Eating Healthy and Having Short Arms

Soapbox Time. 😕 Please, parents! If there is one thing that you can do for your LP child (or any child): teach them to eat healthy and keep their weight down. It IS so easy for LPs to gain weight and even tougher to lose it. I’m not talking about body image. We’re talking about keeping the weight off for health. Weight affects our back and legs, most immediately. If an LP teen weighs 100 pounds, they are already the weight of an LP adult before all the life stages that can cause weight gain. By life stages I mean, Freshman 15 in college and adulthood weight gain (drinking alcohol, eating fast food due to time constraints and convenience, etc.). Trust me! With every Freshman 15 (in high school and college), I gained the weight. Not all 15 pounds with each stage, but I did gain weight. As a woman, I had even more to gain when I got pregnant (20 pounds and more). The excessive weight can cause neurological back and leg issues. These surgeries can have complications. And LPs want to reduce or avoid surgery as much as possible. As much as we would like to live life limitless, we should try to maintain a healthy lifestyle to live life to the fullest!

Yummy, endulging Mexican food!

Like many LP adults my age, I have spinal stenosis issues. I didn’t have dwarf related health issues until my middle adulthood. Even though I didn’t do tumbling, gymnastics or other activities that can cause spinal stenosis, I have mild to moderate stenosis that gives me that tingling feeling (like I slept on my hand). Thankfully, my symptoms do not impede my daily life. I do notice that with the slightest weight gain (5 lbs. or more), the “tinglies” happen more frequent and become more severe. So I try to keep my weight down as much as I can, even if the junk food calls my name. Believe me, they do call my name! As an LP parent of an LP, I emphasize healthy eating to my children because obesity, diabetes and cardiac issues are genetic on both sides. Talk about double whammy with the dwarfism! If I can teach my children now, hopefully, they don’t have health issues early in their lives.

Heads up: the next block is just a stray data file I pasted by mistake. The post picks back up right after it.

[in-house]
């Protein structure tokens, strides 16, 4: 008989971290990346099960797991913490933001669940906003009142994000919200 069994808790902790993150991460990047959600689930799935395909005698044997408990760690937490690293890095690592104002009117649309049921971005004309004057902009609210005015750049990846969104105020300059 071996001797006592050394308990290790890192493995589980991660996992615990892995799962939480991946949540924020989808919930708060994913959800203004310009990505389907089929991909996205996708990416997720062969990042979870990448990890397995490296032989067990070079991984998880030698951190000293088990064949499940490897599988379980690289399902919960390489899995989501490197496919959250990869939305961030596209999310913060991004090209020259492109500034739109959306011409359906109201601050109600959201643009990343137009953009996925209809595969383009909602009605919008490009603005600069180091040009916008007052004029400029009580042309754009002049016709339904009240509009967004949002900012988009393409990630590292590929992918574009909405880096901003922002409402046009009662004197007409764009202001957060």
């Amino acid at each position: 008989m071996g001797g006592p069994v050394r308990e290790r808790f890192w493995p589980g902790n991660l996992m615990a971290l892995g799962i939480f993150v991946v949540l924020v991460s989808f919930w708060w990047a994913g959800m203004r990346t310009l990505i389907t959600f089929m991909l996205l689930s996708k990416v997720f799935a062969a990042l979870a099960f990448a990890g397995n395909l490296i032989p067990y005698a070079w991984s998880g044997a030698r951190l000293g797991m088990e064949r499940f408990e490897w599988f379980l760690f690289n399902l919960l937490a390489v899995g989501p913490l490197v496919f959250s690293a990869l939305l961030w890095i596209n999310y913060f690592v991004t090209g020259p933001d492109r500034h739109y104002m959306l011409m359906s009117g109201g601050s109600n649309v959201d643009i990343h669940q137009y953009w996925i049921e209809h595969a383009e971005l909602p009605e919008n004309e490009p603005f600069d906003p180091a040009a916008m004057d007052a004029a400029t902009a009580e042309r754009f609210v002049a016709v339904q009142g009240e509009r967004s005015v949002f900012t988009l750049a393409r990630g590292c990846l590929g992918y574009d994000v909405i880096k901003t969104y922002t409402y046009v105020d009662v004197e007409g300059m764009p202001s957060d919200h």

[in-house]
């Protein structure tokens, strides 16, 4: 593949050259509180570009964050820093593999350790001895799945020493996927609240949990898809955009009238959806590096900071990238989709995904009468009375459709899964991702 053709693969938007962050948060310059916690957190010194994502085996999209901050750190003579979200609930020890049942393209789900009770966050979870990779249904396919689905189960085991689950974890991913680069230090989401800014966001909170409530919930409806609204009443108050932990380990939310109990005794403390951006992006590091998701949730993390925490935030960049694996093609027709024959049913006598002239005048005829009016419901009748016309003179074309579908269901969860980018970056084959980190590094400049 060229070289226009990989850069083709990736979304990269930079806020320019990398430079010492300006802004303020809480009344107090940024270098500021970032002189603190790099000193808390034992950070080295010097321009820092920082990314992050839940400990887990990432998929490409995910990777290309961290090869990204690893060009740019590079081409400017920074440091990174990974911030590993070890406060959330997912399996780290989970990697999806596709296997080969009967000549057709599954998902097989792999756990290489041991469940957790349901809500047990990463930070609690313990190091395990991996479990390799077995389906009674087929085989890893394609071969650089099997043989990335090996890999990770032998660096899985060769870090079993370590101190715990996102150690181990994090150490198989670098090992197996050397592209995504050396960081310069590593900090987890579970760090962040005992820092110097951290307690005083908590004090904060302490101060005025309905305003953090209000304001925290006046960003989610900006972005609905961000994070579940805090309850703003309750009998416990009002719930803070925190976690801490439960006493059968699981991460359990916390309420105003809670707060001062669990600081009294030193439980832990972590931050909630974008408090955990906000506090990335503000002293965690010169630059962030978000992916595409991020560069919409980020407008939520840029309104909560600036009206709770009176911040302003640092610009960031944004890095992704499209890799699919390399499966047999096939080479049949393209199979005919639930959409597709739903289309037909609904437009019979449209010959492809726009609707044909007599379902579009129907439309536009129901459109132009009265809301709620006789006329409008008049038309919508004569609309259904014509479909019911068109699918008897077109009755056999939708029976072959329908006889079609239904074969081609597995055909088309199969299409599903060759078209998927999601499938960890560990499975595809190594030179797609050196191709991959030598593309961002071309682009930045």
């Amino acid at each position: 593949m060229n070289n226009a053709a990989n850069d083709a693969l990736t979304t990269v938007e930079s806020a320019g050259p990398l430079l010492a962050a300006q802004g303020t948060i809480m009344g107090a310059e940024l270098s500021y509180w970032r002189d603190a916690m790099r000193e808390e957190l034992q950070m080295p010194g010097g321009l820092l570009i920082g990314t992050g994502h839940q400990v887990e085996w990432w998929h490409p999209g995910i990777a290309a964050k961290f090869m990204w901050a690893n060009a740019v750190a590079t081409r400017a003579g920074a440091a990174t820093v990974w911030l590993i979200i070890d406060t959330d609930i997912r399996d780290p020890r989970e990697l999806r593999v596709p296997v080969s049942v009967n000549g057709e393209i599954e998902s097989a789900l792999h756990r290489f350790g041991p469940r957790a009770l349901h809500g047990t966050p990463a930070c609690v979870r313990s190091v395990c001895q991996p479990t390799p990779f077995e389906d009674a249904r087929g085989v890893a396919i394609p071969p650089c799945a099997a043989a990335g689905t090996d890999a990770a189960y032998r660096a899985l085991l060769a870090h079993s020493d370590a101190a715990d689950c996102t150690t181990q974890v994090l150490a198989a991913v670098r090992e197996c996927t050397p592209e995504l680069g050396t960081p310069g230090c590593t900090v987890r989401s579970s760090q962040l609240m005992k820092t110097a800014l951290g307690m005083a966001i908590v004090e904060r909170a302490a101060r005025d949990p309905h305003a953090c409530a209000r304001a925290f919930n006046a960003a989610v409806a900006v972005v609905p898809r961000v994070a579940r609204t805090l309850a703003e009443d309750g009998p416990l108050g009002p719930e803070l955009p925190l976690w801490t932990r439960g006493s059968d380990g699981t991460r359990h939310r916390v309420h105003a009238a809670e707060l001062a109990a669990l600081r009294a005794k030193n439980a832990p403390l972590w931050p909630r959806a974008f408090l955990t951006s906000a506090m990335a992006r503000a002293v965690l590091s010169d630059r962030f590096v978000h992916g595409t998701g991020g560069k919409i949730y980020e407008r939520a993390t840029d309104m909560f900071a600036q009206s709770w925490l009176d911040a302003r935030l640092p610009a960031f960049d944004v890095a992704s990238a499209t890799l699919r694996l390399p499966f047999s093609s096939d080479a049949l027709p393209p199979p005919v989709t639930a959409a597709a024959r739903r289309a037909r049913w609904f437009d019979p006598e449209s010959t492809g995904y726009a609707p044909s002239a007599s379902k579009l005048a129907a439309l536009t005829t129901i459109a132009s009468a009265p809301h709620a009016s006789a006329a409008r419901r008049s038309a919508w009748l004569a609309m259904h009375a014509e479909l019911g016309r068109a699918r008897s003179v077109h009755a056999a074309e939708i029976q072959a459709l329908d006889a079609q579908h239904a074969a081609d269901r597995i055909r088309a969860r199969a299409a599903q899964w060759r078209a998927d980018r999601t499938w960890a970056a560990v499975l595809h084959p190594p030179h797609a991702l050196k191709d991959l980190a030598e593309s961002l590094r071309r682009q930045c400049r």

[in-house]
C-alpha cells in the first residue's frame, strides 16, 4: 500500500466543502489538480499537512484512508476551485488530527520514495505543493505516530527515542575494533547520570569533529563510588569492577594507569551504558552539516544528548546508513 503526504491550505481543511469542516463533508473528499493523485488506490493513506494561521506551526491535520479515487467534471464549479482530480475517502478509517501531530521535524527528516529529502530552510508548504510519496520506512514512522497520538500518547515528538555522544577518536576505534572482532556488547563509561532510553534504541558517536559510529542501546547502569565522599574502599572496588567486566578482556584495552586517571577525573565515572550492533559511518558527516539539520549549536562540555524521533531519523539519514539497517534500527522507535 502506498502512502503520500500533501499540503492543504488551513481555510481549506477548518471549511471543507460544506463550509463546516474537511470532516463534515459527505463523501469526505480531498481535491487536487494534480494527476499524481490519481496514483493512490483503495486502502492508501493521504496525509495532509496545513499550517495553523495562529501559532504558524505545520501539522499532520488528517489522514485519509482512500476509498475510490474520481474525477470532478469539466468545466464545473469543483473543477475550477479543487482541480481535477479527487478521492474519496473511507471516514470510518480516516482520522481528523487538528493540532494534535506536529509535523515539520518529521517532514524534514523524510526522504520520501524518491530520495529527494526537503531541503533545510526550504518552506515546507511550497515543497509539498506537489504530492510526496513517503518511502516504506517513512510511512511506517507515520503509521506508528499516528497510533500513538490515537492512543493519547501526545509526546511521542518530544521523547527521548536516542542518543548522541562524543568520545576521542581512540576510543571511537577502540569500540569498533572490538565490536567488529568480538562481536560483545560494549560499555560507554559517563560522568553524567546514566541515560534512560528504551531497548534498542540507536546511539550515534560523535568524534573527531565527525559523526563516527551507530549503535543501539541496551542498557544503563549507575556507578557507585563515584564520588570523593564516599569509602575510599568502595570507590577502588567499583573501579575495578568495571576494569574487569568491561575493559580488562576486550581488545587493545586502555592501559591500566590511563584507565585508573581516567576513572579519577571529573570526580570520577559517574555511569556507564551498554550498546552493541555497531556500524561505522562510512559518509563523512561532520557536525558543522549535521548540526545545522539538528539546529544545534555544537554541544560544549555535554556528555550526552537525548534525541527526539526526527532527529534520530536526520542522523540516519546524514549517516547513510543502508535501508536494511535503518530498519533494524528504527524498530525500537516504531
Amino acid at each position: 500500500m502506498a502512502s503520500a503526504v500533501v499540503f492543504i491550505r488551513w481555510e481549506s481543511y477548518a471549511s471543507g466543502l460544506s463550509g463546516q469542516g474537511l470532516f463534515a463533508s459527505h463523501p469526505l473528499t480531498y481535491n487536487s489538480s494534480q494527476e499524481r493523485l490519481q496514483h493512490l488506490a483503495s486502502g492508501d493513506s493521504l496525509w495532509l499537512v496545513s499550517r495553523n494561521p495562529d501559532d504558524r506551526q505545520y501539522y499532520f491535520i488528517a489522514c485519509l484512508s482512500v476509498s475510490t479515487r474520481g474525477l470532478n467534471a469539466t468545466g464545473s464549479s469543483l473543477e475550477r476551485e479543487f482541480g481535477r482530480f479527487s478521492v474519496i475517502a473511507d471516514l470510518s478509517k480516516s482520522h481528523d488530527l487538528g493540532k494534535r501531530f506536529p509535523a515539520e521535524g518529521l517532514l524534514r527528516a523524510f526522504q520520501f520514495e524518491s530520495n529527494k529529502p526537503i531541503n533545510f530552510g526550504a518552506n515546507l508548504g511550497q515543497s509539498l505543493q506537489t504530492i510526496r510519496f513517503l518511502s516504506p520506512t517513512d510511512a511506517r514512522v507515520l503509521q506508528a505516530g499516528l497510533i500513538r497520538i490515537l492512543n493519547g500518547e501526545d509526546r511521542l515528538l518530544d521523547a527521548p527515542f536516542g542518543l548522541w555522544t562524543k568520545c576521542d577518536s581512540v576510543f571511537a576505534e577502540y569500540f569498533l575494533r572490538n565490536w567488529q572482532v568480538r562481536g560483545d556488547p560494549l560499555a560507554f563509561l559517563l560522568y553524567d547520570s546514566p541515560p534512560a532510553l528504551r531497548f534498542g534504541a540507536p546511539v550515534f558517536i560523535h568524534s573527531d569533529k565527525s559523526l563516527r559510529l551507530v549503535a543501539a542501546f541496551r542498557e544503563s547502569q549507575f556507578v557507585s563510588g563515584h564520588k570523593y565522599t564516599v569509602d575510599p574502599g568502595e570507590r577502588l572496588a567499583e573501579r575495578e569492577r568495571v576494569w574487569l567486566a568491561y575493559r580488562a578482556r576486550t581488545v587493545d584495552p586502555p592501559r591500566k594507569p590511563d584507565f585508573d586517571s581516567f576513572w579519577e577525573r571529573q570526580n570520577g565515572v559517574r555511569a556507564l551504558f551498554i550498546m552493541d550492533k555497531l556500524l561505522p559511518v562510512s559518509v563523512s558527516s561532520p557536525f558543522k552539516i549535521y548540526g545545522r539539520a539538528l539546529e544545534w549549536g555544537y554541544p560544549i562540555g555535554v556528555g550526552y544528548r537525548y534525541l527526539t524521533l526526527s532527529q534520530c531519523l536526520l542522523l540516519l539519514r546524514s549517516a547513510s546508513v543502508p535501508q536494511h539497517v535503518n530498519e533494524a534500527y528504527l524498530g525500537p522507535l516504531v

Healthy eating is difficult for everyone. It can be more difficult when a person of short stature cannot reach things in a kitchen to make healthy meals. Though I’m not wheelchair/scooter bound, I can understand how difficult it would be to use an oven, even more a pain to go from the fridge to the counter to the oven, etc. I think I lose weight just trying to cook a meal– going up and down the two stools in my kitchen. I have one kickstool that I love to literally kick around to get it across the floor. The other is just a stable Ikea step stool (the taller one called Bolmen). It’s taller than a normal one-step stepstool, but light enough for me to move with just my foot. The larger step gives me the height I need and I feel like I’m getting a workout with these high steps up.

In An LPs House (adapted from Dr. Seuss’s In A People House)

An LPs house (like ours) has things like . . .

Slow Cookers Hamilton Beach Set 'n Forget Programmable Slow Cooker With Temperature Probe, 6-Quart (33967)
Toaster Ovens Oster Toaster Oven | Digital Convection Oven, Large 6-Slice Capacity, Black/Polished Stainless